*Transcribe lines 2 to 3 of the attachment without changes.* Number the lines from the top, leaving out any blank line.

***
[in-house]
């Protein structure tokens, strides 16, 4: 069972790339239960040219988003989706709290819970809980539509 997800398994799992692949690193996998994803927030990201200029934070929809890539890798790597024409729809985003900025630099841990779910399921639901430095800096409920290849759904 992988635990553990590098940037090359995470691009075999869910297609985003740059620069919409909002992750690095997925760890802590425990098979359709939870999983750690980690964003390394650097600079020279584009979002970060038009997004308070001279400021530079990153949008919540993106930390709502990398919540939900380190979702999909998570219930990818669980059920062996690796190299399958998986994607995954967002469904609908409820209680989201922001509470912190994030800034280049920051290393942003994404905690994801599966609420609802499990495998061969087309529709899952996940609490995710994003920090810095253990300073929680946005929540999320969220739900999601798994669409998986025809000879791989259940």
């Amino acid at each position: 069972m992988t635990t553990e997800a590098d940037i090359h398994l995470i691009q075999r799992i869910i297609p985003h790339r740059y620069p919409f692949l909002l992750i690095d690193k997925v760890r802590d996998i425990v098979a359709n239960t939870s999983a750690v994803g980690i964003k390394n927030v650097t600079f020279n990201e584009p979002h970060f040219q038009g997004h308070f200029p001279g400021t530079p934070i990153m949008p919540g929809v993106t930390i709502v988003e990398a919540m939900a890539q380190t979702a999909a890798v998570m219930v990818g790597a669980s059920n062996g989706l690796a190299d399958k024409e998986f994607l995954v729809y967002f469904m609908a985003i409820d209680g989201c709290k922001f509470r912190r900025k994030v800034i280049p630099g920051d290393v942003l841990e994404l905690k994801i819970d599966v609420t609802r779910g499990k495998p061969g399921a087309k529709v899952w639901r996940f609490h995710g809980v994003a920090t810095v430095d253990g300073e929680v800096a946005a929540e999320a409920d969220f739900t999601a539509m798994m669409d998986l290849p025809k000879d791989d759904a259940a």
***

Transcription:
């Protein structure tokens, strides 16, 4: 069972790339239960040219988003989706709290819970809980539509 997800398994799992692949690193996998994803927030990201200029934070929809890539890798790597024409729809985003900025630099841990779910399921639901430095800096409920290849759904 992988635990553990590098940037090359995470691009075999869910297609985003740059620069919409909002992750690095997925760890802590425990098979359709939870999983750690980690964003390394650097600079020279584009979002970060038009997004308070001279400021530079990153949008919540993106930390709502990398919540939900380190979702999909998570219930990818669980059920062996690796190299399958998986994607995954967002469904609908409820209680989201922001509470912190994030800034280049920051290393942003994404905690994801599966609420609802499990495998061969087309529709899952996940609490995710994003920090810095253990300073929680946005929540999320969220739900999601798994669409998986025809000879791989259940």
């Amino acid at each position: 069972m992988t635990t553990e997800a590098d940037i090359h398994l995470i691009q075999r799992i869910i297609p985003h790339r740059y620069p919409f692949l909002l992750i690095d690193k997925v760890r802590d996998i425990v098979a359709n239960t939870s999983a750690v994803g980690i964003k390394n927030v650097t600079f020279n990201e584009p979002h970060f040219q038009g997004h308070f200029p001279g400021t530079p934070i990153m949008p919540g929809v993106t930390i709502v988003e990398a919540m939900a890539q380190t979702a999909a890798v998570m219930v990818g790597a669980s059920n062996g989706l690796a190299d399958k024409e998986f994607l995954v729809y967002f469904m609908a985003i409820d209680g989201c709290k922001f509470r912190r900025k994030v800034i280049p630099g920051d290393v942003l841990e994404l905690k994801i819970d599966v609420t609802r779910g499990k495998p061969g399921a087309k529709v899952w639901r996940f609490h995710g809980v994003a920090t810095v430095d253990g300073e929680v800096a946005a929540e999320a409920d969220f739900t999601a539509m798994m669409d998986l290849p025809k000879d791989d759904a259940a």